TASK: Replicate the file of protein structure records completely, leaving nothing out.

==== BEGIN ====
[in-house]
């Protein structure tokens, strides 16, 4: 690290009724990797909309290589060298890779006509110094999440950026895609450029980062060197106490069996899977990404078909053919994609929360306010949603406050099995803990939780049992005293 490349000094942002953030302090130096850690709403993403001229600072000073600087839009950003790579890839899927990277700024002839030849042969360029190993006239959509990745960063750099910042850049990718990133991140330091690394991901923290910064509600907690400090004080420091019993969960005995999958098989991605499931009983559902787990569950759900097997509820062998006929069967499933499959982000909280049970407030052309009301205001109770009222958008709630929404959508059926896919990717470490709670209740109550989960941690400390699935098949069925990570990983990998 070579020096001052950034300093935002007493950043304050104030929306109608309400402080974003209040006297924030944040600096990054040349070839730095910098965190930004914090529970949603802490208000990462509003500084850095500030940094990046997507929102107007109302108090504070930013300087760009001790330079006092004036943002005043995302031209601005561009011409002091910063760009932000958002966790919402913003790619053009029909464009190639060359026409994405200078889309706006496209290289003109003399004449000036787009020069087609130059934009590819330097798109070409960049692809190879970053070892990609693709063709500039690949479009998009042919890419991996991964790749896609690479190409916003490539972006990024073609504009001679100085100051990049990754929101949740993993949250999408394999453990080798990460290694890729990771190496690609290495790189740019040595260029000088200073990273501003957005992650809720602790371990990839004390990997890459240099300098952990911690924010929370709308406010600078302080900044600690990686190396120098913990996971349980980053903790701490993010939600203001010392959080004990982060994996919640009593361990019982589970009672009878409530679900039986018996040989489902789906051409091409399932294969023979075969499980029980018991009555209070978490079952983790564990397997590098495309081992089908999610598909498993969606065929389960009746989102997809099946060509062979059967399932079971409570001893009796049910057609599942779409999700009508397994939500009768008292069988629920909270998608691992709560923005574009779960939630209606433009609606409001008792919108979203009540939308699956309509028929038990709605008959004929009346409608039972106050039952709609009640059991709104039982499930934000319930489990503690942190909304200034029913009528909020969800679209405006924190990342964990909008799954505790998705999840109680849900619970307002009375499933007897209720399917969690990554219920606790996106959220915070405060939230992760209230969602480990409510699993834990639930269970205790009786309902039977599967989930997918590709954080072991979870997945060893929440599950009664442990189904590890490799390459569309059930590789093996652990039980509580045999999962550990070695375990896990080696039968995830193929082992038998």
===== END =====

[in-house]
């Protein structure tokens, strides 16, 4: 690290009724990797909309290589060298890779006509110094999440950026895609450029980062060197106490069996899977990404078909053919994609929360306010949603406050099995803990939780049992005293 490349000094942002953030302090130096850690709403993403001229600072000073600087839009950003790579890839899927990277700024002839030849042969360029190993006239959509990745960063750099910042850049990718990133991140330091690394991901923290910064509600907690400090004080420091019993969960005995999958098989991605499931009983559902787990569950759900097997509820062998006929069967499933499959982000909280049970407030052309009301205001109770009222958008709630929404959508059926896919990717470490709670209740109550989960941690400390699935098949069925990570990983990998 070579020096001052950034300093935002007493950043304050104030929306109608309400402080974003209040006297924030944040600096990054040349070839730095910098965190930004914090529970949603802490208000990462509003500084850095500030940094990046997507929102107007109302108090504070930013300087760009001790330079006092004036943002005043995302031209601005561009011409002091910063760009932000958002966790919402913003790619053009029909464009190639060359026409994405200078889309706006496209290289003109003399004449000036787009020069087609130059934009590819330097798109070409960049692809190879970053070892990609693709063709500039690949479009998009042919890419991996991964790749896609690479190409916003490539972006990024073609504009001679100085100051990049990754929101949740993993949250999408394999453990080798990460290694890729990771190496690609290495790189740019040595260029000088200073990273501003957005992650809720602790371990990839004390990997890459240099300098952990911690924010929370709308406010600078302080900044600690990686190396120098913990996971349980980053903790701490993010939600203001010392959080004990982060994996919640009593361990019982589970009672009878409530679900039986018996040989489902789906051409091409399932294969023979075969499980029980018991009555209070978490079952983790564990397997590098495309081992089908999610598909498993969606065929389960009746989102997809099946060509062979059967399932079971409570001893009796049910057609599942779409999700009508397994939500009768008292069988629920909270998608691992709560923005574009779960939630209606433009609606409001008792919108979203009540939308699956309509028929038990709605008959004929009346409608039972106050039952709609009640059991709104039982499930934000319930489990503690942190909304200034029913009528909020969800679209405006924190990342964990909008799954505790998705999840109680849900619970307002009375499933007897209720399917969690990554219920606790996106959220915070405060939230992760209230969602480990409510699993834990639930269970205790009786309902039977599967989930997918590709954080072991979870997945060893929440599950009664442990189904590890490799390459569309059930590789093996652990039980509580045999999962550990070695375990896990080696039968995830193929082992038998």